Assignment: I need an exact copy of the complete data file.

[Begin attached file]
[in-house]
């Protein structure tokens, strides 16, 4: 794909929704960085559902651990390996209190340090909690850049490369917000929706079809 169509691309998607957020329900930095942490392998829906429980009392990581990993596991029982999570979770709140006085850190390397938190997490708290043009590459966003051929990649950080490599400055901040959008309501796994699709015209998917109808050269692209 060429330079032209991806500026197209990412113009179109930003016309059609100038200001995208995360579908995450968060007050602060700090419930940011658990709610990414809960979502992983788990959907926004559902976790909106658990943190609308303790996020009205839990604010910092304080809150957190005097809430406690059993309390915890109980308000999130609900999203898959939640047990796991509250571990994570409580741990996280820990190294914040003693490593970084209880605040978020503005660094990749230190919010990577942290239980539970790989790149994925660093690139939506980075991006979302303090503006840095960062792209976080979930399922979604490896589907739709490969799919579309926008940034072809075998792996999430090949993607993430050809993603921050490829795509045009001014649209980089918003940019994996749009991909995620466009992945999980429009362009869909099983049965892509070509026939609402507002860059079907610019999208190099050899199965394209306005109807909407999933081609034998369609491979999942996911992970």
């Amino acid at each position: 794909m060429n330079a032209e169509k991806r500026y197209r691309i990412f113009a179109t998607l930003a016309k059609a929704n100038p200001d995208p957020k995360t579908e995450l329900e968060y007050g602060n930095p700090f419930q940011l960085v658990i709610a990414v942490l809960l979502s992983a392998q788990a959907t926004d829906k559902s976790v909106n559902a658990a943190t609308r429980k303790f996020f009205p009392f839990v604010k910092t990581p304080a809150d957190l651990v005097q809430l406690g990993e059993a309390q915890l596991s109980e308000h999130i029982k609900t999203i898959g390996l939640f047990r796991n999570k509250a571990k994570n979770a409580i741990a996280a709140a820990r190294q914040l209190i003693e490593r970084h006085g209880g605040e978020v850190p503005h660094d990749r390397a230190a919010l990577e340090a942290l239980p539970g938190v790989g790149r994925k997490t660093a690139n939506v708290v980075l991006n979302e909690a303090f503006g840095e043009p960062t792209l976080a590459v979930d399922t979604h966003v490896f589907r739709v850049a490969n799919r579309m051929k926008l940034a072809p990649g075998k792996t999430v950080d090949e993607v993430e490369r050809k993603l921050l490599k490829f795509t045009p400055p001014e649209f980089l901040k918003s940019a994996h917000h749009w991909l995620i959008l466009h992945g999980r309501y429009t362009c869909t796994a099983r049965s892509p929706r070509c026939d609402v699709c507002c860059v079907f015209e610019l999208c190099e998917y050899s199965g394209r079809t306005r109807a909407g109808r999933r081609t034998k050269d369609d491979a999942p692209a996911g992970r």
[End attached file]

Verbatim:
[in-house]
């Protein structure tokens, strides 16, 4: 794909929704960085559902651990390996209190340090909690850049490369917000929706079809 169509691309998607957020329900930095942490392998829906429980009392990581990993596991029982999570979770709140006085850190390397938190997490708290043009590459966003051929990649950080490599400055901040959008309501796994699709015209998917109808050269692209 060429330079032209991806500026197209990412113009179109930003016309059609100038200001995208995360579908995450968060007050602060700090419930940011658990709610990414809960979502992983788990959907926004559902976790909106658990943190609308303790996020009205839990604010910092304080809150957190005097809430406690059993309390915890109980308000999130609900999203898959939640047990796991509250571990994570409580741990996280820990190294914040003693490593970084209880605040978020503005660094990749230190919010990577942290239980539970790989790149994925660093690139939506980075991006979302303090503006840095960062792209976080979930399922979604490896589907739709490969799919579309926008940034072809075998792996999430090949993607993430050809993603921050490829795509045009001014649209980089918003940019994996749009991909995620466009992945999980429009362009869909099983049965892509070509026939609402507002860059079907610019999208190099050899199965394209306005109807909407999933081609034998369609491979999942996911992970």
């Amino acid at each position: 794909m060429n330079a032209e169509k991806r500026y197209r691309i990412f113009a179109t998607l930003a016309k059609a929704n100038p200001d995208p957020k995360t579908e995450l329900e968060y007050g602060n930095p700090f419930q940011l960085v658990i709610a990414v942490l809960l979502s992983a392998q788990a959907t926004d829906k559902s976790v909106n559902a658990a943190t609308r429980k303790f996020f009205p009392f839990v604010k910092t990581p304080a809150d957190l651990v005097q809430l406690g990993e059993a309390q915890l596991s109980e308000h999130i029982k609900t999203i898959g390996l939640f047990r796991n999570k509250a571990k994570n979770a409580i741990a996280a709140a820990r190294q914040l209190i003693e490593r970084h006085g209880g605040e978020v850190p503005h660094d990749r390397a230190a919010l990577e340090a942290l239980p539970g938190v790989g790149r994925k997490t660093a690139n939506v708290v980075l991006n979302e909690a303090f503006g840095e043009p960062t792209l976080a590459v979930d399922t979604h966003v490896f589907r739709v850049a490969n799919r579309m051929k926008l940034a072809p990649g075998k792996t999430v950080d090949e993607v993430e490369r050809k993603l921050l490599k490829f795509t045009p400055p001014e649209f980089l901040k918003s940019a994996h917000h749009w991909l995620i959008l466009h992945g999980r309501y429009t362009c869909t796994a099983r049965s892509p929706r070509c026939d609402v699709c507002c860059v079907f015209e610019l999208c190099e998917y050899s199965g394209r079809t306005r109807a909407g109808r999933r081609t034998k050269d369609d491979a999942p692209a996911g992970r």